NATURAL RESOURCES

The state is gifted with abundant natural resources. The resources can be grouped into biotic or abiotic, both of which can be renewable. Biotic resources include agriculture crops. fodder and forests. The entire Himalayan region is endowed with natural flora and fauna, and is a natural paradise for nature lovers, convervationists, botanists, zoologists and environmentalists. There are 4000 species of flowering plants, 300 species of ferns and its allies, 11species of Oaks, 8 species of tree ferns, 30-40 species of Primulas 20 species of bamboos. In Fauna, the state is also very rich 144 species of mammals. 500-600 species of birds, over 400 species of butterflies and moths. Many species of reptiles etc. are availble. Many medicinal plants/herbs/and important shrubs are found in low and high altitude areas. Other resources are water resources, human resources, livestock resources, hydro-electric potential, tourism, agricultural, horticulture etc. In forest, non-wood forest produce has a vast potential like sand, boulders and other materials. Under economic geology the minerals like copper, iron, lime, dolomite/limestone, coal, quartzite and tale, silicate & graphite are available in the state. Garnet is abundant in the gneiss and mica schists at places. Large cardamoms production is very high in the state. The basic information on various natural resources is either not available or if available it is not adequate and upto date. There is a vast potential for hydro-electric power generation. Tourism development deserves consideration to add to the economy of the region.

MINERAL RESOURCES

Several minerals are found in the state, among them, coal, copper, limestone and graphite are the most important. Dolomite, garnet, talc and magnetic are less important.

  • Copper:
    The ores of copper are widespread in Sikkim and are in the Daling beds. Some are situated in the transition rocks between the Daling and the gneiss, but none in the geuine itself, Copper depositors are found in East and West Sikkim. Two deposits, one at Rangpo and the other near Dikchu (north of Gangtok) arebeing explored. both are small, multimetal deposits. Sikkim Mining Corporation is working on the copper deposits which envisages mining and milling only.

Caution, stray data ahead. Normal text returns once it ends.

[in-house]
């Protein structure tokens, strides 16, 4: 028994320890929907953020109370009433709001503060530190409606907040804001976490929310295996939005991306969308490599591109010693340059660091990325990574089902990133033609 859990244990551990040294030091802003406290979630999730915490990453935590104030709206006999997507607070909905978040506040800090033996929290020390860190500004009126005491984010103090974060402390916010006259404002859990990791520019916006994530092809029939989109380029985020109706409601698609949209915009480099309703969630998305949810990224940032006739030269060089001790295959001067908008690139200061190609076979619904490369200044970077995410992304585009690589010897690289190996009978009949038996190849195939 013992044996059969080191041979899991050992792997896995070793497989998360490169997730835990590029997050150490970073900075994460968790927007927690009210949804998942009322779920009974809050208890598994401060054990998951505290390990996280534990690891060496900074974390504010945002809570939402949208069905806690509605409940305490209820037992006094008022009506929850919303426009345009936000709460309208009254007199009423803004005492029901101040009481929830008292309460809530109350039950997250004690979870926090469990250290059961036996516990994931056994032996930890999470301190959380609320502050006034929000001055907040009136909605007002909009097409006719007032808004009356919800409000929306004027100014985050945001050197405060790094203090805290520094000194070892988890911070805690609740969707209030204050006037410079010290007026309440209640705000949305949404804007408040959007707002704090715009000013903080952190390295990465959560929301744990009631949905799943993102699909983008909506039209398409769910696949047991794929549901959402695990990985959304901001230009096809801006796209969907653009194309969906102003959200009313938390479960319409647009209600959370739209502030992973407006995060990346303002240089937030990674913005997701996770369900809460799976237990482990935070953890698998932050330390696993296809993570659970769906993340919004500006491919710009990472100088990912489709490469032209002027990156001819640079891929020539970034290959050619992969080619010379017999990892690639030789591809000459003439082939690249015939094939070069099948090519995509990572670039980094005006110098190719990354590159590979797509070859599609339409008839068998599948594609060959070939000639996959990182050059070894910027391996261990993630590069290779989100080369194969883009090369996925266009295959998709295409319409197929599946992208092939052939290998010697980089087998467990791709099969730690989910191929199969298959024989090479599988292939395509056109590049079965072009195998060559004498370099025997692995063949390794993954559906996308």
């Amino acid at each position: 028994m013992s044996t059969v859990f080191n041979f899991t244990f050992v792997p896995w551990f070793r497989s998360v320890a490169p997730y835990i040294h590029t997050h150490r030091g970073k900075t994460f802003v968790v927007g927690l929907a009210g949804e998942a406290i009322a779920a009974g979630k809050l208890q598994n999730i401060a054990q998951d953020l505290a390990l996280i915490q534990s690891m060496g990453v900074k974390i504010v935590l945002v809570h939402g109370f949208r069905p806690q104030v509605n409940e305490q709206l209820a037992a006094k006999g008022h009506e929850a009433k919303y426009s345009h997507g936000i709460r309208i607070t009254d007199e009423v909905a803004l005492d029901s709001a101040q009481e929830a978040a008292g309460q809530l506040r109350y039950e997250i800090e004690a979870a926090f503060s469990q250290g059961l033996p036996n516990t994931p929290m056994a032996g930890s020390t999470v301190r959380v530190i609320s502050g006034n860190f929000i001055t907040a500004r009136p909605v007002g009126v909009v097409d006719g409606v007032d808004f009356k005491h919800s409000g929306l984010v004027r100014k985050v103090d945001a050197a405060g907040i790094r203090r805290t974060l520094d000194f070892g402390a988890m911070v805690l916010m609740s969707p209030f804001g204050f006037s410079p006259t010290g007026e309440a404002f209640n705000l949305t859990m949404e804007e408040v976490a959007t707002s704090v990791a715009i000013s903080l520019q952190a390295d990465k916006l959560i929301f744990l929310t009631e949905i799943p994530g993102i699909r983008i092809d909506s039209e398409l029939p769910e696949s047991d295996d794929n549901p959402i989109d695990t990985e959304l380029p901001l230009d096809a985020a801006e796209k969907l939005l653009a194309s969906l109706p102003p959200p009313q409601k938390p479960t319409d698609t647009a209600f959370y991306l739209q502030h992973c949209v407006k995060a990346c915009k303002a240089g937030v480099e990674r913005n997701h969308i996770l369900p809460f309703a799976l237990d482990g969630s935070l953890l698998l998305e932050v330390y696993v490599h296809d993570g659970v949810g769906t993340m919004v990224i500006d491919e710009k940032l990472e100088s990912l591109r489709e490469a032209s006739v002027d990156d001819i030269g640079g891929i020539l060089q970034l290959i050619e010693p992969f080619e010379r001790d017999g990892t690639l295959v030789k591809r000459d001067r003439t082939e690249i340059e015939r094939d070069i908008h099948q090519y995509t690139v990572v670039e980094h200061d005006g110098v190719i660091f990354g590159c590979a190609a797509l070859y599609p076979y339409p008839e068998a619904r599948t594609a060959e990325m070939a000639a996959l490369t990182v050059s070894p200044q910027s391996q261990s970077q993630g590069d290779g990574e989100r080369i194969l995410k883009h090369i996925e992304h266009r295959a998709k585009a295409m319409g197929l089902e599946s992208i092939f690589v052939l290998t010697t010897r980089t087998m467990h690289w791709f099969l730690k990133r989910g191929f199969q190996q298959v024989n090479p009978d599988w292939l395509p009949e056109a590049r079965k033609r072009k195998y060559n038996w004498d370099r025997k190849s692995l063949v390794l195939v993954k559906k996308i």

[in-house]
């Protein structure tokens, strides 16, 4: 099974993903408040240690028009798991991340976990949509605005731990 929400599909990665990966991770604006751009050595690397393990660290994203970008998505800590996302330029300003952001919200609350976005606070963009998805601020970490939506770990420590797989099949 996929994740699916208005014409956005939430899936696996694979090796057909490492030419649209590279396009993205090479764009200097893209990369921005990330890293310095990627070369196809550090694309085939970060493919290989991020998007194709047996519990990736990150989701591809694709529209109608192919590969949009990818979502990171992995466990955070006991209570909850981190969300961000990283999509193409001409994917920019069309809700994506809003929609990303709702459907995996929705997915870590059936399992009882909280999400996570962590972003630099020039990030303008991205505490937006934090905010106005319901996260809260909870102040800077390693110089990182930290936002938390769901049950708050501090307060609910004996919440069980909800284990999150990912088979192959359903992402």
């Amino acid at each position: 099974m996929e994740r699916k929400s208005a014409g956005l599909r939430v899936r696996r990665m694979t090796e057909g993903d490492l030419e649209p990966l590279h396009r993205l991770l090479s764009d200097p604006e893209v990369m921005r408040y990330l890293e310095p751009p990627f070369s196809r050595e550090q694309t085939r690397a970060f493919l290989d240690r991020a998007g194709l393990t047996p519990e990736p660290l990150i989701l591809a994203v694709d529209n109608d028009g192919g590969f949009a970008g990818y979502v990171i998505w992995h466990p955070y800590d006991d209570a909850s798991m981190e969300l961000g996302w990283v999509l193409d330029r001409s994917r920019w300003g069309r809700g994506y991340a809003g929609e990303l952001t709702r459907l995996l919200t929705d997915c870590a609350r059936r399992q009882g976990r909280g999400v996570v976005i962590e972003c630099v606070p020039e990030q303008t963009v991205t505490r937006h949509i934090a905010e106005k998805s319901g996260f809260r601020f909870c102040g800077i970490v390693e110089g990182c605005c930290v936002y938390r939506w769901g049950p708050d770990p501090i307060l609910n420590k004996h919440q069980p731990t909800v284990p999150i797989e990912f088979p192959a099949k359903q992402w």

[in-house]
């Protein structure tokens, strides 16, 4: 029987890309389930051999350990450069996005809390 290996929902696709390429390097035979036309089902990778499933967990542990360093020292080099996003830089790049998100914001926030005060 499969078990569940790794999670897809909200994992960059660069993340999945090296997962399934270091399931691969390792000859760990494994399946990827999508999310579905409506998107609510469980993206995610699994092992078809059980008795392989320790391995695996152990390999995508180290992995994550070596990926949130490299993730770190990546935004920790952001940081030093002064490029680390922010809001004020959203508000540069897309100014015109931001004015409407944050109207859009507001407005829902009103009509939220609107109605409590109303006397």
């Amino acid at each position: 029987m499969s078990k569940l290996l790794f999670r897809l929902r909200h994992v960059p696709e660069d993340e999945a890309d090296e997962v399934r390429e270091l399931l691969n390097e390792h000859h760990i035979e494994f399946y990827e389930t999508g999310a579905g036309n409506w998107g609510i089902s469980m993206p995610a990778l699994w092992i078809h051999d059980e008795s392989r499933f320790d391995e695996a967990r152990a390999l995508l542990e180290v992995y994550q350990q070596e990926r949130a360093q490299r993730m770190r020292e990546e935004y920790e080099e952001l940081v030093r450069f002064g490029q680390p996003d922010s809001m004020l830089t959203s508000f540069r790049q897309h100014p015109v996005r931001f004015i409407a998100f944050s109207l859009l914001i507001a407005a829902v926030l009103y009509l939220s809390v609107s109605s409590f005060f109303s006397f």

• Coal:
    A coal field bounded on the south by the Ramman and Rangit Rivers near Naya Bazar occur in South Western Sikkim. The coal is reportedly non-cooking variety, low in moisture and volatile matter and high in fixed carbon.

  • Limestone:
    Crystalline limestone has been reported from Chhangu in Eastern Sikkim and Chungthang in North Sikkim. Sedimentary deposits of limestones are reported in West Sikkim in Naya Bazar-Reshi-Namchi area and in the North Sikkim.

  • Graphite:
    Graphite occurrence in North Sikkim and West Sikkim of amorphouse to lumpy varieties have been reported.

  • Iron:
    This occurs chiefly as pyrites in association with chalcopryite. It is most plentiful at Bhotang, where magnetite also occurs. The iron ores have nowhere been put to any economic use.

  • Garnet:
    It is abundant in the gneiss and mica schists at places. But it does not appear to be fit for the market.

WATER RESOURCES

These include two major rivers of the state-Tista and Rangit- and many smaller streams flowering in East and North Districts of the State. These streams include (1) Rani Khola, (2) Rangpo Khola, (3) Sethi Khola, (4) Jolly Khola in the East District while Lachen chu and Lachung chu in North District. Beside, there are many lentic water bodies. Among them are lake Aritar, Lake Chhanggu, lake Mamen chu and lake Khechupheri.

SOIL

Eight sub-groups of soils reported in 1981 by High Level Team for Land use Plan of Sikkim Survey.

S.No. Soil Sub-groups Soil Series
1. Typic Haplumbrepts Markong Hilley
2. Lithic Haplumbrepts Gompa
3. Typic Lingtse, Losep, Namthang
4. Lithic Dystrochrepts Machong
5. Umbric Dystrochrepts Thekabong, Cahatrikola, Padamchen
6. Lithic Udorthents Putuli, Simkara, Nandugaon
7. Aquic Udifluents Majitar
8. Ultic Hapludalfs Taraku